A Fairy Tale Temple in India Will Soon Become a Reality

ISKCON Temple reflecting in the holy pond © Sanjay Puri Architects
ISKCON Temple reflecting in the holy pond © Sanjay Puri Architects
Photo of Amber C. Snider
Home & Design Editor25 April 2017

This ethereal, award-winning temple in India fuses contemporary design techniques with traditional Indian form.

Sanjay Puri Architects’ design concept for the ISKCON Temple in Gandhinagar, Gujarat was recently approved, and could be realized in the near future. According to architect Sanjay Puri, construction for the cultural site will begin in the next few months.

Interior view of the Jali corridors | © Sanjay Puri Architects

The design ideology incorporates contemporary visual styles with “organization and circulation principles of ancient India form,” says the press release. The 20,000 square-meter structure is strategically fragmented into “visually captivating sub-structures defining its rising form” to give the temple a sense of lightness.

Temple grounds | © Sanjay Puri Architects

“Natural light and ventilation is the key design feature, and the structure seamlessly facilitates these by allowing entry of the same strategically and inperceivably through the structural elements itself,” says Sanjay Puri Architects. This key design feature is also essential due to the hot and semi-arid climate of Gujarat, with temperatures averaging 41 degrees Celsius (105.8 degrees Fahrenheit).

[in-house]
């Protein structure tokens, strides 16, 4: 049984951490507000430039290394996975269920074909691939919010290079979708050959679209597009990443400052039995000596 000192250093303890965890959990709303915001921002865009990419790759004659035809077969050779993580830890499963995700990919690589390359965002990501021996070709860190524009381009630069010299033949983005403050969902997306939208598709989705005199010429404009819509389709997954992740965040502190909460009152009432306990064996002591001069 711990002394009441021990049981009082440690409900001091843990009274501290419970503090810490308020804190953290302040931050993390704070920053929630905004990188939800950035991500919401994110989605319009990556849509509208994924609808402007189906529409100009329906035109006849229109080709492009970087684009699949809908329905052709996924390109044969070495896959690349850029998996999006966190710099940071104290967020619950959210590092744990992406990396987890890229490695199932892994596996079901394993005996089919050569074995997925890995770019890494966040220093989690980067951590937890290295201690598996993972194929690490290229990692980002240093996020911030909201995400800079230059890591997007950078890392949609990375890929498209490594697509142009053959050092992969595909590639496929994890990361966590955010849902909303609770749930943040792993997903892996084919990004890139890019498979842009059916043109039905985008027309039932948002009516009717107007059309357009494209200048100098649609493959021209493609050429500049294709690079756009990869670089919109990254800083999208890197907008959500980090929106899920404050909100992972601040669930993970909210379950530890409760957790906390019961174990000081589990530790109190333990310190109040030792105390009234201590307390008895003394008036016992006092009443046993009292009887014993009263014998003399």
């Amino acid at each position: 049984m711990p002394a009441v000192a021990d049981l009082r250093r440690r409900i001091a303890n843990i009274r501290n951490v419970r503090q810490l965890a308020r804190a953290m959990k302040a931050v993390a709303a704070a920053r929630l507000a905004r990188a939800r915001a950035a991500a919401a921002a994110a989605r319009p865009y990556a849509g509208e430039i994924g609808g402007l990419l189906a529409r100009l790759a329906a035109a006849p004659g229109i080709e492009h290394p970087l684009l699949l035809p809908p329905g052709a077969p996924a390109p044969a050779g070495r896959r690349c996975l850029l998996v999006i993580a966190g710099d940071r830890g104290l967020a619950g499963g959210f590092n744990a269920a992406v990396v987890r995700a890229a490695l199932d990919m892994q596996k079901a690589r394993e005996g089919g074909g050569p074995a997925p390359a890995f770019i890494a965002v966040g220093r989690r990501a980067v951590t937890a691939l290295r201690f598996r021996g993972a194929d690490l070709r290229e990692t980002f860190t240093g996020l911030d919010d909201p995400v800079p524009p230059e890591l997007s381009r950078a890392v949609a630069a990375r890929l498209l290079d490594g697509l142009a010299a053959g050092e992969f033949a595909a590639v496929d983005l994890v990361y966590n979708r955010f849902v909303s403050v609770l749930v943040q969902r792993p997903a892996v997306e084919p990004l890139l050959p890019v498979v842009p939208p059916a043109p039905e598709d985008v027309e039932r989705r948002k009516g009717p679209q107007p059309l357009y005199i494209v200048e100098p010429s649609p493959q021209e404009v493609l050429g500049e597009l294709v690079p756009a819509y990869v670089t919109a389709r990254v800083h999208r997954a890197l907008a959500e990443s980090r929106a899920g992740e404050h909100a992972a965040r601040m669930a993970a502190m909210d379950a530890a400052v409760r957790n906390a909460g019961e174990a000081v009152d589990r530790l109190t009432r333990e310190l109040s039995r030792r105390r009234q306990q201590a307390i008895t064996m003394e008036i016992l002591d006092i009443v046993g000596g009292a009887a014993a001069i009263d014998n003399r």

Interior prayer hall of IKSCON Temple | © Sanjay Puri Architects

An open air holy water body mirrors the temple, and also provides a much-needed cooling effect around the structure. Sustainable measures will be taken in every aspect of the temple’s construction: “Everything [from] the main prayer rooms, meditation halls…and walkways are created with screens to facilitate natural ventilation while providing shade. The roof of the basements are landscaped to further reduce heat gain to the 2 floors below,” Sanjay Puri tells Culture Trip. Because of the light and airy design with natural ventilation, the temple will not require air conditioning.

Internal courtyards of ISKCON Temple | © Sanjay Puri Architects

The anticipated completion date is currently undecided, as is the budget. “It is a large structure with a single 45 meter height above ground so we envisage a long period [of construction],” he adds.

The design recently won an Architizer A+Award in 2017 in the Unbuilt Cultural category.

Aerial view for ISKCON Temple | © Sanjay Puri Architects
ISKCON Temple reflecting in the holy pond | © Sanjay Puri Architects

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